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Old 13-07-2016, 02:32 PM   #1
Bas Asselbergs
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Default pain education for kids

Thanks to a post by Josh in https://www.somasimple.com/forums/sh...861#post220861 , my brain went off on a tangent.

Having treated quite a few young people (7-14) lately, mostly figure skaters from a world-class training centre nearby, I found their grasp of "pain as an output" to be rather quick.
They really get the concept of the brain making their experiences rather than their senses alone! The examples of visual and other illusions seem to sink in very well.
They love stories, especially when they illustrate how incredibly complex their brain really is, and how their reality is just a representation, a version, of the world.
They get it.

I have a dream.
That good pain education is provided at a young age in every school.

Yeah, it is a dream. A pipe-dream, most will say....

But, I think I will approach the principal (a patient) of a nearby school and see what may develop.
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Last edited by Bas Asselbergs; 13-07-2016 at 04:22 PM.
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Old 13-07-2016, 04:05 PM   #2
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It's my understanding that Adriann Louw has started looking into this
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Old 13-07-2016, 04:12 PM   #3
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Agreed - children make for poor dualists without adult intervention.

3 nights ago my son fell off his swing in the backyard and hurt his 5th finger. It swelled instantly and - while he was trying to put on a brave face - it was clear that he was hurting and worried when he re-entered the home.

I explained that he has all of these little feelers in his finger that send messages to the brain all day long. I asked him to concentrate for a moment and tell me what he could hear in the room (it was a nice distraction and refocused his attention away from the throbbing finger) - he could hear the fridge running. He recognized that his ears didn't just start working to hear the fridge, but that his attention had become more pointed. I told him that the "feelers" in his finger worked all day and he usually ignored them (like the fridge) unless something caught his attention...banging his finger on the ground was sudden and alarming for those feelers, just like a loud thunder clap in his ear.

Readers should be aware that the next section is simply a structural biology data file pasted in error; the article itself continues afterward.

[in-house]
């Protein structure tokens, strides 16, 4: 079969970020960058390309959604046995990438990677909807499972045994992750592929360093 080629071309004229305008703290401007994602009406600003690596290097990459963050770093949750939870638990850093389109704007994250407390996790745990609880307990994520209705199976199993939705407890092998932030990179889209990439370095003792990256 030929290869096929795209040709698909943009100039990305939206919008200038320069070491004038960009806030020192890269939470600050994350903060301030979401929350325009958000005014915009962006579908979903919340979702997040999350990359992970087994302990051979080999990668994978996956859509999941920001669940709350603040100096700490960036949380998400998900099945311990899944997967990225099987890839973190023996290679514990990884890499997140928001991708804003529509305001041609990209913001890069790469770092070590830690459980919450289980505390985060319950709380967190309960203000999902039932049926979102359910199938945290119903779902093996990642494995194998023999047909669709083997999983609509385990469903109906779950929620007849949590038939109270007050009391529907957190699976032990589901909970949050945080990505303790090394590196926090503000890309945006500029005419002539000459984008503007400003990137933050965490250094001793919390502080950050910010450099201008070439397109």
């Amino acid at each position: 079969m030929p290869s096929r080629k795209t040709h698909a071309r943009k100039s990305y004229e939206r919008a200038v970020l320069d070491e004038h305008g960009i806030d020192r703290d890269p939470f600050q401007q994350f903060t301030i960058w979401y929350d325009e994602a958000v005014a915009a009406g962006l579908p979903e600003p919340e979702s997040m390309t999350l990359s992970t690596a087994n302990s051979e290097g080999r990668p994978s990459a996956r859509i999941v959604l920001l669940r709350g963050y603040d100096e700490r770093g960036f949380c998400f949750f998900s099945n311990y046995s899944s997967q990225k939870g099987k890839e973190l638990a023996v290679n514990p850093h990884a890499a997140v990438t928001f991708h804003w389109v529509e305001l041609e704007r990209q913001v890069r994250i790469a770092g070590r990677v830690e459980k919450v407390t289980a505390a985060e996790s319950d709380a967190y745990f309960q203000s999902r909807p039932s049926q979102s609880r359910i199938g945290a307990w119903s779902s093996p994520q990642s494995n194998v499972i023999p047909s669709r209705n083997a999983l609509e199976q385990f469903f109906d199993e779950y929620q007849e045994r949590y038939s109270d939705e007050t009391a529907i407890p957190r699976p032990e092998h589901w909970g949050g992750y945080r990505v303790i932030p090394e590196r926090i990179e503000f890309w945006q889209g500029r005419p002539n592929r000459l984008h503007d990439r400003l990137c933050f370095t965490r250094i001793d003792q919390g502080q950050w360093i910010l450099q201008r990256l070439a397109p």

[forgive the homuncular falacy]The feelers, I told him, provide info to the brain like gauges on the dashboard of a stock car ... often, the driver is too busy driving to pay attention to what the gauges say unless the crew chief asks him to look (just like the fridge running). But, occasionally, the gauge will start to flash colors to get the driver's attention (like a thunder clap, or putting a lot of weight suddenly on your finger).[/falacy] Sometimes the driver needs to worry about it ("Oh no, I have to get inside!"), sometimes not ("Phew, glad I am not outside, I'd be getting soaked.") - but it will always get their attention. The pain in his finger was simply his body's way of getting his attention to figure out if something else needed to be done. Toward the end of race, a driver doesn't care if his car is over-heating and he needn't slow down. Sometimes he needs to ask his crew chief for advice when the gauges are confusing or he doesn't know what to do. When his fingers hurts, it is confusing, so he needs to ask his crew chief (me) what is going on and what he needs to do.

He was able to understand that that he has feelers everywhere in his finger - I showed him a picture of nerves in the hand and explained that each has their own feelers who inform the rest of his body/brain what is going on down there. He appreciated that if noises are too loud, he feels compelled to place his hands over his ears to protect them - the feelers don't tell him to cover his ears, he simply tries to find a way to reduce the noise.

I explained how he may have just startled the feelers ("jamming the finger") and that the best thing he can do for it is to protect (splint) it initially, but occasionally to move it to tolerance - after all, the first clap of thunder can be scary, but if it is a long storm, we get accustomed to the sound of thunder and then the storm passes.

I explained how the straps that hold his bones close together can become strained and that the feelers in the straps might be sending signals that there is need for repair - if you patch and re-seal a driveway, you can't drive a car on it for a few days. right? But you can walk on it without doing any harm. Again, the best thing he can do for it is to protect (splint) it initially, but occasionally to move it to tolerance.

I even explained how bones can fracture, but the same process is true for bones and ligaments (straps) - the best thing he can do for it is to protect (splint) it initially, but occasionally to move it to tolerance.